At times Phil's voice struggled, but it was only on the odd occasion, and he is so at ease on stage it was barely evident. Special mention for his commending the late Jim Marshall on developing his namesake amp, something which Mogg happily declared they are still using.

The Devin Townsend Project may have been late stand-ins for the fest, but that didn't in any diminish what they did on stage, with at times it verging on a stand-up comedy show, such was Devin's quips on the Prog Stage.

There then was an outbreak of beard envy...Every hirsute male gazing on the always impressive beards on two thirds of ZZ Top.

We all came for the hits and the exemplary playing, and ZZ Top did not disappoint. Opening with 'Got Me Under Pressure' before a blazing duo of 'Waiting for the Bus' and 'Jesus Just Left Chicago' set the scene for the massed Ramblin Man choir to sing every word of 'Give Me All Your Lovin'.

Billy's playing is as smooth as ever. 40-odd years on the road and 16-odd European dates on this current leg of the tour have every lick locked down, every tone tuned to the song.

They may not be as mobile ass before, but they do what it says on the proverbial tin - 'Catfish Blues' was sublime and set closer 'Act Nuturally' left all satisfied.

As the Ramblers left Mote Park to head for camp sites or hotels there seemed to be a unanimous uttering: "See you next year!". What better endorsement for Year Three of Ramblin Man Fair.

Review by Jonathan Traynor
Pictures by Darren McVeigh and Lizzie Torbitt (as indicated).























NEWS: Magnum set for Belfast return on Lost On the Road to Eternity Tour

AFTER a series of stunning festival performances legendary prog rockers Magnum are set to release their new album 'Lost On The Road To Eternity' in six months and will tour it in 2018 with a  Belfast show on March 1st at Limelight1.

They played Belfast and Dublin on their last tour in what was a triumphant return to these shores, comfortable that they had not only hits for fans of their 80s albums, but new tunes that stood up well with the singalong songs such as 'Les Morts Dansant' or 'Vigilante'.

Indeed when Belfastmetalheads caught them at Ramblin Man Fair they may have focussed more on the hits - it was a festival set after all - the smattering of more recent songs didn't deter the audience one bit.

With this headline show in the Limelight one can expect a more fleshed out set as a mature band, comfortable as elder statesmen of the scene, able to introduce new songs and having no problem milking 'How Far Jerusalem' or 'Just Like An Arrow' in an appropriate manner.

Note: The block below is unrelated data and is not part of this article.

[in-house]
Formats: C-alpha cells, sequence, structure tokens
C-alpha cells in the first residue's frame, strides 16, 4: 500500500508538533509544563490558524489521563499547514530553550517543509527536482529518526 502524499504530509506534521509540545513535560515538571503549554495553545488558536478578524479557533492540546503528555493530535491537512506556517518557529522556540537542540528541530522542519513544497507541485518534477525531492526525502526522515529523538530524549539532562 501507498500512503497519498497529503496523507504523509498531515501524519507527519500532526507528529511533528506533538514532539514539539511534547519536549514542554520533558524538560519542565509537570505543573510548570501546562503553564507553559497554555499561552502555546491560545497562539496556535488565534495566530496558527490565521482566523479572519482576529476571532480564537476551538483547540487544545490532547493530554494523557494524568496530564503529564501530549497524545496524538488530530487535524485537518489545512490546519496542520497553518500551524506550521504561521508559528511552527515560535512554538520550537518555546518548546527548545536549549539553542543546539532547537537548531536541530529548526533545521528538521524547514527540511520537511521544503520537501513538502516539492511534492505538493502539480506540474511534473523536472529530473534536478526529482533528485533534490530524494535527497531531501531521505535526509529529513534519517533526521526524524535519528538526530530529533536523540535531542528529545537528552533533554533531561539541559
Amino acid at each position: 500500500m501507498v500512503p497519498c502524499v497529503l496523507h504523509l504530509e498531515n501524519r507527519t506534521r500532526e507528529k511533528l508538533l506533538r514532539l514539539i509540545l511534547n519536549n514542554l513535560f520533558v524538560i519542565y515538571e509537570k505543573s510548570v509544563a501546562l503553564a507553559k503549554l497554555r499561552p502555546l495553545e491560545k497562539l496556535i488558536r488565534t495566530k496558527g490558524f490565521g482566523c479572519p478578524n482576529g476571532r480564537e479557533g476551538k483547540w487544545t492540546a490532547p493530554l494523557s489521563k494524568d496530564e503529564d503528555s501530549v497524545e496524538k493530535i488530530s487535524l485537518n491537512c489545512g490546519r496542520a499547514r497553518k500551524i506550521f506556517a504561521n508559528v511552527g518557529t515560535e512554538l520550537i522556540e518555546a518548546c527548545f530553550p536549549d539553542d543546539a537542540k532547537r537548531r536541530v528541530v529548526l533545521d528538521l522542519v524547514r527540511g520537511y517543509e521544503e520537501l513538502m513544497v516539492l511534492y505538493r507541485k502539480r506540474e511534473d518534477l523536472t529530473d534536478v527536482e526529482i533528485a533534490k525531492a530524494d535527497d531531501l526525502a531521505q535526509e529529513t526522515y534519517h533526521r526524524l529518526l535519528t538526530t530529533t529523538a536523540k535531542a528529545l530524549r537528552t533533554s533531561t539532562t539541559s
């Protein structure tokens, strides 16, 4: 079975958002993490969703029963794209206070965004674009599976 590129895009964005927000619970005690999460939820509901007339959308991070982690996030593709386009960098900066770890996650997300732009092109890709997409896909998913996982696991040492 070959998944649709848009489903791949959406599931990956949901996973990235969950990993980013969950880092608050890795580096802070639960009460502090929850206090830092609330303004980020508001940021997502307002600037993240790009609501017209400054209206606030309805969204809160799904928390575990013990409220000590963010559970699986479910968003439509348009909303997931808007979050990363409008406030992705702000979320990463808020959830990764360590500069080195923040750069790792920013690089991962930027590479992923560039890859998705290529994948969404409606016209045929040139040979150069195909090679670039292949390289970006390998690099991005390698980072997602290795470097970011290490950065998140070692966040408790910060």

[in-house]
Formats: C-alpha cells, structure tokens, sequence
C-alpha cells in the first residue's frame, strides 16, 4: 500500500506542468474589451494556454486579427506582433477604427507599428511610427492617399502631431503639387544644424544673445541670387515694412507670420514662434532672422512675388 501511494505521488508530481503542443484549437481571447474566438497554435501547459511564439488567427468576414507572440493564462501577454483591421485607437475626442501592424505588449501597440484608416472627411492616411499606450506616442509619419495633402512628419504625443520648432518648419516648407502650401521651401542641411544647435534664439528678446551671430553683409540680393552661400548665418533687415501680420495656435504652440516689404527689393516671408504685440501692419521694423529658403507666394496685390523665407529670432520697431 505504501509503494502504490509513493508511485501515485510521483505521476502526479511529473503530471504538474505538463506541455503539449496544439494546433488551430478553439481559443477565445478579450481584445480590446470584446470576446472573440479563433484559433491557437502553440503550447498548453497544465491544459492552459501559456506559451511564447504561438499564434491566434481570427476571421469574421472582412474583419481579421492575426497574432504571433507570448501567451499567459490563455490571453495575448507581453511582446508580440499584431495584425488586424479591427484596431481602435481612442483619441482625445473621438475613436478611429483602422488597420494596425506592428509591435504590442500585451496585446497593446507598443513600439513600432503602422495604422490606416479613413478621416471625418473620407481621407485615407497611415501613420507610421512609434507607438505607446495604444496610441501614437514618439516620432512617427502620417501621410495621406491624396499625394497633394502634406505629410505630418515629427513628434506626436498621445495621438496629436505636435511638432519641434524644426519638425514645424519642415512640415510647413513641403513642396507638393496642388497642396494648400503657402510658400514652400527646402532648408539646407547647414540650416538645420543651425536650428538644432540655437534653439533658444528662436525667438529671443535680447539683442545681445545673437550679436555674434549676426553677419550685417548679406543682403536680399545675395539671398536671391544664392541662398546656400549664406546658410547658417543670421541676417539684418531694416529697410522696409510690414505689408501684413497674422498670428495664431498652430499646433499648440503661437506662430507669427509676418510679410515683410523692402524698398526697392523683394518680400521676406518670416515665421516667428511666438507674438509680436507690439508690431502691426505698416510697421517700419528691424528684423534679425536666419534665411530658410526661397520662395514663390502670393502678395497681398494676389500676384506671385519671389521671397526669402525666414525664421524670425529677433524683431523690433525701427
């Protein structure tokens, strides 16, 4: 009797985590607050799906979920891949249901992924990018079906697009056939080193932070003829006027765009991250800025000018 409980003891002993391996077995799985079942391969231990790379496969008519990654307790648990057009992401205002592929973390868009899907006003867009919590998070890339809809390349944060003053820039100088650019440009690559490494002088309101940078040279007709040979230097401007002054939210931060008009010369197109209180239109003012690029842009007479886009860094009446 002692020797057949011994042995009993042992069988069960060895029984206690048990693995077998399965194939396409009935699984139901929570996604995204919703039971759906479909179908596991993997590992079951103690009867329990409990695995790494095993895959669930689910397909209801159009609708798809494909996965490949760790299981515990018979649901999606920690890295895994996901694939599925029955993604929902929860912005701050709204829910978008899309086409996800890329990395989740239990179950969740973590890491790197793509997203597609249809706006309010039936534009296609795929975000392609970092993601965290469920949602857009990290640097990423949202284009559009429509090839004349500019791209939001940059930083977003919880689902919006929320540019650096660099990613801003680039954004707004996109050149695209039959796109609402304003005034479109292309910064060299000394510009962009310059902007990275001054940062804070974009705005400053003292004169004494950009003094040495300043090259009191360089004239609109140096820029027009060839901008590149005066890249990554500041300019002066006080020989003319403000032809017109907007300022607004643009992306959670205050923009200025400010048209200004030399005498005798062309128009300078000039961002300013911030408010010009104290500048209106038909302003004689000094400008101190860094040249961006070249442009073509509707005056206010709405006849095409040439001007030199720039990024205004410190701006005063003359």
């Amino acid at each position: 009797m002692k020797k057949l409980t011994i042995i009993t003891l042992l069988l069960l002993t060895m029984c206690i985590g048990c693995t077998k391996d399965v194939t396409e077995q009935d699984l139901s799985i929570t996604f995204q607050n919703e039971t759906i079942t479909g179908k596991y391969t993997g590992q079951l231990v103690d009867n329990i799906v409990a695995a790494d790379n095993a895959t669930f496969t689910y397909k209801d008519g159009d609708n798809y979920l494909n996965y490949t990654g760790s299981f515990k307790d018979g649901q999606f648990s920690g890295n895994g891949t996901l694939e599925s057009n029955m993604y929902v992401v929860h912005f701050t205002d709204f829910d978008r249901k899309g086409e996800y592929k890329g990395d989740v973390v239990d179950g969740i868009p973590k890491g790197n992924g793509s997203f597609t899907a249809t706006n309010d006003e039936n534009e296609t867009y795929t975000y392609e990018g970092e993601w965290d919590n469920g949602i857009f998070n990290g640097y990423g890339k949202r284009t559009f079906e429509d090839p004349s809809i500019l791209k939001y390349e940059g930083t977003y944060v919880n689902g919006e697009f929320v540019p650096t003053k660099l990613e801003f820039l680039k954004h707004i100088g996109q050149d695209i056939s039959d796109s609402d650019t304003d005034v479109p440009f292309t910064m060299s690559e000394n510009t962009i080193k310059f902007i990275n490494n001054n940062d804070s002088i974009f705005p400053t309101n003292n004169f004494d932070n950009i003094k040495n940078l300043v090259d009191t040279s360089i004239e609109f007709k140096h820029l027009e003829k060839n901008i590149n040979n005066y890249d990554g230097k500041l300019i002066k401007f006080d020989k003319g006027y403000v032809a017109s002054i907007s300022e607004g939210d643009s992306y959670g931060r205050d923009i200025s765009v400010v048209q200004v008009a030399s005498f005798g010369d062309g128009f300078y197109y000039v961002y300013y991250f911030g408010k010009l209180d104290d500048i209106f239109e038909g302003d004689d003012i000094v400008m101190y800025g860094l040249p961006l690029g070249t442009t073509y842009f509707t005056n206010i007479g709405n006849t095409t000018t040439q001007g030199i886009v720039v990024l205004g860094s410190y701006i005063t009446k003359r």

'Sacred Blood, Divine Lies' was an outstanding album with many subtle under-currents amidst the pomp - all of which bodes well for the release of 'Lost On The Road To Eternity' and the Belfast March show.

Thursday, August 03, 2017

ALBUM REVIEW: Accept nail the metal formula on Rise of Chaos

WITH Accept you get what you ask for and nothing more - a heavy metal band, playing heavy metal music: no frills, no fucking about, no bullshit and no pretence or genre splitting. Yet this time out they stretch their vision so much further...

With their latest release 'Rise of Chaos' you get a stand-out album of riffs, solos, choruses to sing-a-long to, and more importantly deceptively straightforward metal.

This album rocks like Satan's rocking chair on amphetamines. Sure, there is nothing too particularly ground-breaking that is going to bother the charts or the wankers on the Mercury Music Awards - but fuck them! They are more to be pitied than hated for not listening to Accept.

As  Mark declares the band he - and the band - are an "old-school son-of-bitch".

There is something glorious about this release. With 'Blind Rage' they topped 'Stalingrad' but on 'Rise of Chaos'  there is a looseness and anger steeped within every track: a vision of the outsider standing, looking at the mayhem around them, yet still staying true to Accept's snear.

Wolf declared the intent behind the album when he said: “The Rise Of Chaos is something I have been thinking about often. It describes a condition which is slowly spreading around the world.

"With the stage setup on our latest European tour, we wanted to portray rather dystopian and destroyed scenery. If you now take a look at our new cover, it’s the same imagery. This time however you can also spot the invisible destruction that we feel more and more in these times, as well as the visible destruction.”